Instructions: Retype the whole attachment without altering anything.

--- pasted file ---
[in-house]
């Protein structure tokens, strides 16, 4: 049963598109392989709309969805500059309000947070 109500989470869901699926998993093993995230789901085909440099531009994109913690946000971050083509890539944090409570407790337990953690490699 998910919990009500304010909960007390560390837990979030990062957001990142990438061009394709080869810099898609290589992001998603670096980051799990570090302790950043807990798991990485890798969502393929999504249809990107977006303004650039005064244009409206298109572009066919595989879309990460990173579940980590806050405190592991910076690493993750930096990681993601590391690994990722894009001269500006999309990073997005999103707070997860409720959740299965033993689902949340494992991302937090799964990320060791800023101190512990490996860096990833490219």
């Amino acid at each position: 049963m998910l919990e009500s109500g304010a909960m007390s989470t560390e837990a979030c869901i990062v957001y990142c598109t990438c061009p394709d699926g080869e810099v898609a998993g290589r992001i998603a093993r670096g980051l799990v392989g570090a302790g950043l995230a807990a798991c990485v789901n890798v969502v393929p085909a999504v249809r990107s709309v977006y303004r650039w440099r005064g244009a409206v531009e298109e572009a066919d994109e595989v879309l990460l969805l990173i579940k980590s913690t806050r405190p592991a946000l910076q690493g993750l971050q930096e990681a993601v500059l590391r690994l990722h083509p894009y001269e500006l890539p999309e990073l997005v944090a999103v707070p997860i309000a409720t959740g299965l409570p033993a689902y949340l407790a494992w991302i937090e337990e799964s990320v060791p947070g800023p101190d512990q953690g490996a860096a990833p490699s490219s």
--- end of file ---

[in-house]
């Protein structure tokens, strides 16, 4: 049963598109392989709309969805500059309000947070 109500989470869901699926998993093993995230789901085909440099531009994109913690946000971050083509890539944090409570407790337990953690490699 998910919990009500304010909960007390560390837990979030990062957001990142990438061009394709080869810099898609290589992001998603670096980051799990570090302790950043807990798991990485890798969502393929999504249809990107977006303004650039005064244009409206298109572009066919595989879309990460990173579940980590806050405190592991910076690493993750930096990681993601590391690994990722894009001269500006999309990073997005999103707070997860409720959740299965033993689902949340494992991302937090799964990320060791800023101190512990490996860096990833490219």
């Amino acid at each position: 049963m998910l919990e009500s109500g304010a909960m007390s989470t560390e837990a979030c869901i990062v957001y990142c598109t990438c061009p394709d699926g080869e810099v898609a998993g290589r992001i998603a093993r670096g980051l799990v392989g570090a302790g950043l995230a807990a798991c990485v789901n890798v969502v393929p085909a999504v249809r990107s709309v977006y303004r650039w440099r005064g244009a409206v531009e298109e572009a066919d994109e595989v879309l990460l969805l990173i579940k980590s913690t806050r405190p592991a946000l910076q690493g993750l971050q930096e990681a993601v500059l590391r690994l990722h083509p894009y001269e500006l890539p999309e990073l997005v944090a999103v707070p997860i309000a409720t959740g299965l409570p033993a689902y949340l407790a494992w991302i937090e337990e799964s990320v060791p947070g800023p101190d512990q953690g490996a860096a990833p490699s490219s």